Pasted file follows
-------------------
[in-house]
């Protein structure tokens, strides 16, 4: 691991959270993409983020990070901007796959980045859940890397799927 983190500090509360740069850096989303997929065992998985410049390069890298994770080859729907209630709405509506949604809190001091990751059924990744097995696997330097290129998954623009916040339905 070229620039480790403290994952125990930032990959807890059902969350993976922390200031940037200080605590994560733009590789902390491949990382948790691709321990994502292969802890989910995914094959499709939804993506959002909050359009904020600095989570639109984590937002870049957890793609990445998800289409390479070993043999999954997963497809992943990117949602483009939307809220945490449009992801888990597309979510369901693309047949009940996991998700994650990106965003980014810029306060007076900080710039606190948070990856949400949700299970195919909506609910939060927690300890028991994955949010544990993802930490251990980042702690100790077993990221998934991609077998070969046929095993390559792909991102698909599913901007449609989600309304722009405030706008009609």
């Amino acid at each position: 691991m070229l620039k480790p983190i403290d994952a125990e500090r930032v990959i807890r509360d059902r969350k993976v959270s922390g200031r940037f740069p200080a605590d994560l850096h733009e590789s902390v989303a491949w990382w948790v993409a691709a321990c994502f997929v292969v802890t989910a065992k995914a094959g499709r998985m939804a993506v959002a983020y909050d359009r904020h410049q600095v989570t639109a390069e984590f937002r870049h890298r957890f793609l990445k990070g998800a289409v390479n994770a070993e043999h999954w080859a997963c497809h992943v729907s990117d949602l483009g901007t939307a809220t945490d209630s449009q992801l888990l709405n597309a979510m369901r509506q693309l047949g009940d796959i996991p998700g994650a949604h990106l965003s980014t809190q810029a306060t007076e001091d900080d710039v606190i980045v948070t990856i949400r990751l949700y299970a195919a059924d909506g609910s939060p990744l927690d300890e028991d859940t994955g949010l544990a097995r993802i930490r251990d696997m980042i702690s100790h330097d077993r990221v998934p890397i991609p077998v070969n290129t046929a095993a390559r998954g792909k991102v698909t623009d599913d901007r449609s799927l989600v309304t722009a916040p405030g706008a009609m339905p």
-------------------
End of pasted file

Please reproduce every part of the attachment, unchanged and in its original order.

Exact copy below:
[in-house]
């Protein structure tokens, strides 16, 4: 691991959270993409983020990070901007796959980045859940890397799927 983190500090509360740069850096989303997929065992998985410049390069890298994770080859729907209630709405509506949604809190001091990751059924990744097995696997330097290129998954623009916040339905 070229620039480790403290994952125990930032990959807890059902969350993976922390200031940037200080605590994560733009590789902390491949990382948790691709321990994502292969802890989910995914094959499709939804993506959002909050359009904020600095989570639109984590937002870049957890793609990445998800289409390479070993043999999954997963497809992943990117949602483009939307809220945490449009992801888990597309979510369901693309047949009940996991998700994650990106965003980014810029306060007076900080710039606190948070990856949400949700299970195919909506609910939060927690300890028991994955949010544990993802930490251990980042702690100790077993990221998934991609077998070969046929095993390559792909991102698909599913901007449609989600309304722009405030706008009609």
């Amino acid at each position: 691991m070229l620039k480790p983190i403290d994952a125990e500090r930032v990959i807890r509360d059902r969350k993976v959270s922390g200031r940037f740069p200080a605590d994560l850096h733009e590789s902390v989303a491949w990382w948790v993409a691709a321990c994502f997929v292969v802890t989910a065992k995914a094959g499709r998985m939804a993506v959002a983020y909050d359009r904020h410049q600095v989570t639109a390069e984590f937002r870049h890298r957890f793609l990445k990070g998800a289409v390479n994770a070993e043999h999954w080859a997963c497809h992943v729907s990117d949602l483009g901007t939307a809220t945490d209630s449009q992801l888990l709405n597309a979510m369901r509506q693309l047949g009940d796959i996991p998700g994650a949604h990106l965003s980014t809190q810029a306060t007076e001091d900080d710039v606190i980045v948070t990856i949400r990751l949700y299970a195919a059924d909506g609910s939060p990744l927690d300890e028991d859940t994955g949010l544990a097995r993802i930490r251990d696997m980042i702690s100790h330097d077993r990221v998934p890397i991609p077998v070969n290129t046929a095993a390559r998954g792909k991102v698909t623009d599913d901007r449609s799927l989600v309304t722009a916040p405030g706008a009609m339905p």